Did you know that the metatarsals, or bones in the foot, are the most commonly broken bones in the human body? These long bones run the length of the foot and a fractured metatarsal means that there is a break in at least one of these five bones (the fifth metatarsal is the most commonly fractured metatarsal bone). If you suspect that you’ve broken a bone in your foot it’s important that you see a podiatrist right away.
Broken metatarsals most commonly occur as a result of a sports injury; however, this fracture can also occur over time due to overuse and wear (this is commonly known as a stress fracture). Dropping a heavy item on the foot or experiencing a bad fall can also cause broken metatarsals. Signs and symptoms of a broken toe caused by trauma to the foot include:
- Hearing a snapping or popping sound at the moment of injury
- Severe and sudden pain in the toe immediately after impact or trauma
- Bruising or swelling of the toe (this may not appear until the day after the injury)
- Changes in the alignment or appearance of your toe
Symptoms of a stress fracture will be a bit different from traumatic fractures. Since stress fractures occur over time as a result of overuse you may start to notice foot pain with your routine activities or pain that goes away with rest but is exacerbated by physical activity. A metatarsal that has sustained a stress fracture may also be tender to the touch.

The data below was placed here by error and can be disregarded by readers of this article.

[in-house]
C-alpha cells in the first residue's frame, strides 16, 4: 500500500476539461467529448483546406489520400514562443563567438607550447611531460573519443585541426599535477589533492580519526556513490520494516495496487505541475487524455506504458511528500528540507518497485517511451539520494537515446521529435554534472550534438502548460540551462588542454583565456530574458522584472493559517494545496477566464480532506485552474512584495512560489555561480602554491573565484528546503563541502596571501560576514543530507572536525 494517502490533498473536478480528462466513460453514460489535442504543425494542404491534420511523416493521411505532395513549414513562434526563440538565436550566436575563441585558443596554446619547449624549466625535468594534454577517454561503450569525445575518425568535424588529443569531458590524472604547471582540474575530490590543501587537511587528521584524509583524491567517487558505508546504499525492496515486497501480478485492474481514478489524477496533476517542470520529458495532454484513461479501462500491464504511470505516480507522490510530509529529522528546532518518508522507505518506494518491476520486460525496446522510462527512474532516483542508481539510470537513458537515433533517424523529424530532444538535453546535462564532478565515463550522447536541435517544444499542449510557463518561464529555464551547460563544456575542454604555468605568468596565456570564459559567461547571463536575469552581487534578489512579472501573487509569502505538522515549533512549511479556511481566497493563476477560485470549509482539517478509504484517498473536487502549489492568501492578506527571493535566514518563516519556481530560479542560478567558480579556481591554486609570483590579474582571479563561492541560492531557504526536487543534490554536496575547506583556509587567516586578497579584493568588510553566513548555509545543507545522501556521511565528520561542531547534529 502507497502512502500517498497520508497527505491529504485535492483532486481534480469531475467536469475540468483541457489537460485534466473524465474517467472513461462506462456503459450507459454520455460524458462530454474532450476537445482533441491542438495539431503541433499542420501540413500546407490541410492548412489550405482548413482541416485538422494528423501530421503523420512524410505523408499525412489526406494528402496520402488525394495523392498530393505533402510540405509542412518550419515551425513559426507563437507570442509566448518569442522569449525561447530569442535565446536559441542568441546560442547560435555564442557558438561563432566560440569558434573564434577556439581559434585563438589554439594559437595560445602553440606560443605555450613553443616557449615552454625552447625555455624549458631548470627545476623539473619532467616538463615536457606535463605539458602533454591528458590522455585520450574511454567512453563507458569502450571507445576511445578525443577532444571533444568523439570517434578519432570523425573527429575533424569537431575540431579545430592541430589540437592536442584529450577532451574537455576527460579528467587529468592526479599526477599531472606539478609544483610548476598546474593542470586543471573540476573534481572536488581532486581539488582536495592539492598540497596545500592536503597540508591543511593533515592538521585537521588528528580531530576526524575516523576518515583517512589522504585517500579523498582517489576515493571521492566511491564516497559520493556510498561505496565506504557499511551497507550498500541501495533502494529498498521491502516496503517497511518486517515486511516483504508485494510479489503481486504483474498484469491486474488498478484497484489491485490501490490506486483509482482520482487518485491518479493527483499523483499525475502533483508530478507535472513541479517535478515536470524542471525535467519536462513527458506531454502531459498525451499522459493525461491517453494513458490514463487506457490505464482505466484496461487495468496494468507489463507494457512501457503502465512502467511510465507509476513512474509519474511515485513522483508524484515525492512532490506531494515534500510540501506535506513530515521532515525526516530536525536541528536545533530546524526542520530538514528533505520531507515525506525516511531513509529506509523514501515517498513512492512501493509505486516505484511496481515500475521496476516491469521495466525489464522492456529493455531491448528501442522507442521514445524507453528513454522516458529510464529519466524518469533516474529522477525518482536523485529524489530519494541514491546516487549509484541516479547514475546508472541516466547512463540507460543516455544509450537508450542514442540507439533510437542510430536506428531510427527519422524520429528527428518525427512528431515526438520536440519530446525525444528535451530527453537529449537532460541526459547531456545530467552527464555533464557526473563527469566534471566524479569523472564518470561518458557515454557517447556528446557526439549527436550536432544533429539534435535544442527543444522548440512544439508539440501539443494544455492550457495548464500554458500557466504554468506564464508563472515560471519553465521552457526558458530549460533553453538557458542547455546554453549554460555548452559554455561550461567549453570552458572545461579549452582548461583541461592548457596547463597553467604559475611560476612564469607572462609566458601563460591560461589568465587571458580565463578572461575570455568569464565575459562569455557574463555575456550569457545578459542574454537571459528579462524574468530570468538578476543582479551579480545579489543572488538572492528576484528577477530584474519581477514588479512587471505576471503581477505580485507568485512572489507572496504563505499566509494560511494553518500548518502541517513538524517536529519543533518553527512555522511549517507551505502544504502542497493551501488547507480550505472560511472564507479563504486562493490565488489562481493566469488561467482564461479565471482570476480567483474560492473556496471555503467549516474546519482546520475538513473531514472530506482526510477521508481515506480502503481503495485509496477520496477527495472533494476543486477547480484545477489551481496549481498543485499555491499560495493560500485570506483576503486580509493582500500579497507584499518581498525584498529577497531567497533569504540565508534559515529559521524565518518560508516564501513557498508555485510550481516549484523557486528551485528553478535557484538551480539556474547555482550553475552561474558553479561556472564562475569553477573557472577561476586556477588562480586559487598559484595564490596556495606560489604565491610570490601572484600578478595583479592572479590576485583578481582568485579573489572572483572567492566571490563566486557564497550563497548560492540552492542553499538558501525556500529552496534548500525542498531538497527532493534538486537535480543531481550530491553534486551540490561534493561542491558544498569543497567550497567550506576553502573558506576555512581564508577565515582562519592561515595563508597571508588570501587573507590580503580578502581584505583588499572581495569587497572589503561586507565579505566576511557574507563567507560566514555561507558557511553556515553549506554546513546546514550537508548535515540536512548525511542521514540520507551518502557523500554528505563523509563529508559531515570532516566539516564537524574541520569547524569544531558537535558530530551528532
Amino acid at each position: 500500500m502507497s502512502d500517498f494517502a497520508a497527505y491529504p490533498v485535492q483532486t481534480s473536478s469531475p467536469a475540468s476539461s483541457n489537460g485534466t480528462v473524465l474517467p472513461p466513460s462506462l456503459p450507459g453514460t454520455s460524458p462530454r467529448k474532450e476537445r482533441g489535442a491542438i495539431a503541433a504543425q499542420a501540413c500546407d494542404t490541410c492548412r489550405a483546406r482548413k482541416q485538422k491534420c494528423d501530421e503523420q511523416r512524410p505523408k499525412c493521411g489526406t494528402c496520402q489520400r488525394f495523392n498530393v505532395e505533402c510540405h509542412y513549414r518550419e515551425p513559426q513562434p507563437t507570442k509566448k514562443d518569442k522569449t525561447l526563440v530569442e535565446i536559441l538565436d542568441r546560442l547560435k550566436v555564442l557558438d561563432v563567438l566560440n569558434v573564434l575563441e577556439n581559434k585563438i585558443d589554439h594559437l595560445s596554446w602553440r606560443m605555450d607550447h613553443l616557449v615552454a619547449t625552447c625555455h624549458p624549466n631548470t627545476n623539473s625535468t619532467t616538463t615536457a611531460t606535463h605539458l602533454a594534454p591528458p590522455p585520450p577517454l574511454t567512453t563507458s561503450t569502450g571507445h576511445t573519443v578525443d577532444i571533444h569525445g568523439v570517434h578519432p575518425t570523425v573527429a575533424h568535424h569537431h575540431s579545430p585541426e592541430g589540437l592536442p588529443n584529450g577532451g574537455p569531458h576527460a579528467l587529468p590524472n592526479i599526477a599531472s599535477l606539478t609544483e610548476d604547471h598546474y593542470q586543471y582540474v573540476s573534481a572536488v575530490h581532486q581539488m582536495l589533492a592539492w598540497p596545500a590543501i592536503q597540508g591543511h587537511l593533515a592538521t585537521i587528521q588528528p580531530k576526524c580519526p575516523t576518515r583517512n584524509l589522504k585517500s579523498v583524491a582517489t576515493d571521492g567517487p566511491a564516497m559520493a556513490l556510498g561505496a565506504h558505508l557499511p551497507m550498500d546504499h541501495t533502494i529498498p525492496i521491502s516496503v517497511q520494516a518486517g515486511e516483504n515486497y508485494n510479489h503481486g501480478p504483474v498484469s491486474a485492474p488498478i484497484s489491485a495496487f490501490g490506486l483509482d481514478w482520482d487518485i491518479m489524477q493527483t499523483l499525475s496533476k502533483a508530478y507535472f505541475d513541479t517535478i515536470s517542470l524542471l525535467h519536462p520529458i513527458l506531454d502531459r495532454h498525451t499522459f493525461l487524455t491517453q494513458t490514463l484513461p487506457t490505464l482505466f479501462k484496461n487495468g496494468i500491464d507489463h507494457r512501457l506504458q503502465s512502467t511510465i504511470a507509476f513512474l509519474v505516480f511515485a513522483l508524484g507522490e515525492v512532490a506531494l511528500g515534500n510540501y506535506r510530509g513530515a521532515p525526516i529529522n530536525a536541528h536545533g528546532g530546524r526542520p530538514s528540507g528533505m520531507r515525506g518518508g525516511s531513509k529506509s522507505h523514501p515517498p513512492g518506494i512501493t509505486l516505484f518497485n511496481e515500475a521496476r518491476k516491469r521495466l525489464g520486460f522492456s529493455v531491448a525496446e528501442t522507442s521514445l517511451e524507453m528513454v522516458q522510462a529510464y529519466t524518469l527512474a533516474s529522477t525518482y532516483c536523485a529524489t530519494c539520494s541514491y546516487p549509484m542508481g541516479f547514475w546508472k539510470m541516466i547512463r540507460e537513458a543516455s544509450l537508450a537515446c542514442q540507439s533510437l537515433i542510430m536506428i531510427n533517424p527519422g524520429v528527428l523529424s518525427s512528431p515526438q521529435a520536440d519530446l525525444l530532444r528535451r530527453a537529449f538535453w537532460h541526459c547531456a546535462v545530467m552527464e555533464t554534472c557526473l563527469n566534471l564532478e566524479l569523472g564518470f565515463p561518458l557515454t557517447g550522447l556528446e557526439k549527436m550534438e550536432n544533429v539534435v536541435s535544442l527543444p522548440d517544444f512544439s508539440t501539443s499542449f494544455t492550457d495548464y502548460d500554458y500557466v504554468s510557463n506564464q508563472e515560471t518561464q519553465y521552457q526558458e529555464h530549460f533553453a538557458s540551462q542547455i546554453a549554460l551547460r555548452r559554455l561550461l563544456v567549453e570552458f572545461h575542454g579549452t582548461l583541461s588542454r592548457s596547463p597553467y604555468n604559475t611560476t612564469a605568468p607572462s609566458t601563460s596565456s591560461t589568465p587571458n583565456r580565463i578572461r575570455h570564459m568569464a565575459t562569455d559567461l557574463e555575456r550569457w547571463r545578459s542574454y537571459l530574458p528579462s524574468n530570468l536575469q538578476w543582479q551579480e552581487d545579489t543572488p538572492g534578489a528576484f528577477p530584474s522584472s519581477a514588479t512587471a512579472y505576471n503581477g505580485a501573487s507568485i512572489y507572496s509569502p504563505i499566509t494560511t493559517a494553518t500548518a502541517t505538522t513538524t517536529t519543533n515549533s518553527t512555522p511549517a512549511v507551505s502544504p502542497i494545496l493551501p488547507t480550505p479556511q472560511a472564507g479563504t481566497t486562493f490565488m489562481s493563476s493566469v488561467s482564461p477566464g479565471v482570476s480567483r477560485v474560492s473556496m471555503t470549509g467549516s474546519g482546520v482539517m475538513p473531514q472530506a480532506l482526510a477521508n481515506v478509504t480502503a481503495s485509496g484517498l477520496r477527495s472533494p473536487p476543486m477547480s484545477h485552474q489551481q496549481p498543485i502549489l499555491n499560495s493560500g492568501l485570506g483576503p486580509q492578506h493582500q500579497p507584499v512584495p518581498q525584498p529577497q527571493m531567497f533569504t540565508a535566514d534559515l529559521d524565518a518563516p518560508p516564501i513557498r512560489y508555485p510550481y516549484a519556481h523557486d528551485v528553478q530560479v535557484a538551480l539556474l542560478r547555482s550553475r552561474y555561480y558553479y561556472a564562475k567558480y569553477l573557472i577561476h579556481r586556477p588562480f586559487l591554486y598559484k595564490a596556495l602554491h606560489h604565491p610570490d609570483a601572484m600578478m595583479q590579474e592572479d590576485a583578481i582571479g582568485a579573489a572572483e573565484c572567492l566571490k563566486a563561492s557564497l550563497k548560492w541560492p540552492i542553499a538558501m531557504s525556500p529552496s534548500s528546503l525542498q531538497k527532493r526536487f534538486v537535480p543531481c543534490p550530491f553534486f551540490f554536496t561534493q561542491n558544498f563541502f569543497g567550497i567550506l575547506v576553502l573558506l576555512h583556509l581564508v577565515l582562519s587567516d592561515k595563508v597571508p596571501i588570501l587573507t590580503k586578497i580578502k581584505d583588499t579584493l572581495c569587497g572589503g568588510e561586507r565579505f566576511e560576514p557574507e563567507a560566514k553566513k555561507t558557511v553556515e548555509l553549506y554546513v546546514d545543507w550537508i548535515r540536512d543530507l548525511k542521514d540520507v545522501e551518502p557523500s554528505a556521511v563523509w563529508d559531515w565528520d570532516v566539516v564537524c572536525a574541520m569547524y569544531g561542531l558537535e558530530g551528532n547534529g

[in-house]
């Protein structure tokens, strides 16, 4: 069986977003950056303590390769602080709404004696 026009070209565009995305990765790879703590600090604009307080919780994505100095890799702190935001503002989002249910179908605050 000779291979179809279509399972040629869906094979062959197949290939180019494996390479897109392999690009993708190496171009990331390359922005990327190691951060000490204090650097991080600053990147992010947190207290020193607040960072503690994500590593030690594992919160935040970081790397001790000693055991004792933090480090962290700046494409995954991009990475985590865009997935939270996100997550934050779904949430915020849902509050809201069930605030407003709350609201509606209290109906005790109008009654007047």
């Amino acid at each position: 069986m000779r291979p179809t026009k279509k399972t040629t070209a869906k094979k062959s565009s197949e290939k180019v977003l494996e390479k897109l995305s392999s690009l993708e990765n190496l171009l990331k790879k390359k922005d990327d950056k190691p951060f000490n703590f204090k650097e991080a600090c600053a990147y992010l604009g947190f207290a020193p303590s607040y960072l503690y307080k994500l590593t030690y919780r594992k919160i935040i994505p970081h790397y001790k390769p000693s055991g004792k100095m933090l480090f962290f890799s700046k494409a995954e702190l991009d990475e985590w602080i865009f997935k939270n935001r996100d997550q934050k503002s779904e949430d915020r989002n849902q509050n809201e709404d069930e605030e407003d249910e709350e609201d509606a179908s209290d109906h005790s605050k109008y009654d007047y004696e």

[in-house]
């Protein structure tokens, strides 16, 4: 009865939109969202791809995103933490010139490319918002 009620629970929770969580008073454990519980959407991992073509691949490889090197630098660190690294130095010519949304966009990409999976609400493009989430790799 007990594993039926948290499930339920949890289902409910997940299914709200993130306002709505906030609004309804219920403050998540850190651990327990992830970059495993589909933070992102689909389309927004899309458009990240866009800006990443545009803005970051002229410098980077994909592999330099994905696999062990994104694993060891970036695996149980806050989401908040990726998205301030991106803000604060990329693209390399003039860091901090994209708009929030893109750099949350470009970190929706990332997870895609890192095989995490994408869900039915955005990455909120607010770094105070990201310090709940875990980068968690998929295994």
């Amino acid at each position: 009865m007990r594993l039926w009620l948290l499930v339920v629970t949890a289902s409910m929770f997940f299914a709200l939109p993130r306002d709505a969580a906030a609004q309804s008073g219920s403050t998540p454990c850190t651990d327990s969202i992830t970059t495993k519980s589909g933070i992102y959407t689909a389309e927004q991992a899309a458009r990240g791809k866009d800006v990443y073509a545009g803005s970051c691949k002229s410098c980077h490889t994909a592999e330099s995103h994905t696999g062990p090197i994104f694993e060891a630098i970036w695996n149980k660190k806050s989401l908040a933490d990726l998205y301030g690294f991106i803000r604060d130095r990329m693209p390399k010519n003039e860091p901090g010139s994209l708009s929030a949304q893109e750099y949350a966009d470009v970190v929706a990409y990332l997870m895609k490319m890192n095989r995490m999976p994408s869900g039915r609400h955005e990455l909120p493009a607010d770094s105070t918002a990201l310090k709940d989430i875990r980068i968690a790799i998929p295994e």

Some people assume that if they can walk on their foot then they must not be dealing with a broken metatarsal, but this is simply not true. This is why it’s always best to play it safe and to schedule an immediate evaluation with a foot and ankle specialist if you have experienced a traumatic foot injury that you suspect has led to one or more broken metatarsals. Not treating the broken bone could lead to certain deformities, which can greatly impact mobility. You may also experience chronic pain or be at an increased risk for arthritis.
Treating Broken Metatarsals
Common ways to treat a traumatic fracture include rest, splinting, or tapping toe affected toe, custom-made shoe inserts and wearing rigid footwear such as a special boot or shoe that provides the foot with protection, support, and cushioning.
If the break is severe enough your podiatrist may recommend surgery, but surgery is rarely necessary for treating broken toes. Those with stress fractures will want to avoid any activity that causes repetitive stress on the foot, to prevent the stress fracture from getting worse.
If you are experiencing symptoms of a broken bone after a fall, accident or injury then it’s time to schedule an immediate appointment with a podiatrist. The sooner you seek treatment the sooner you can begin your road to recovery.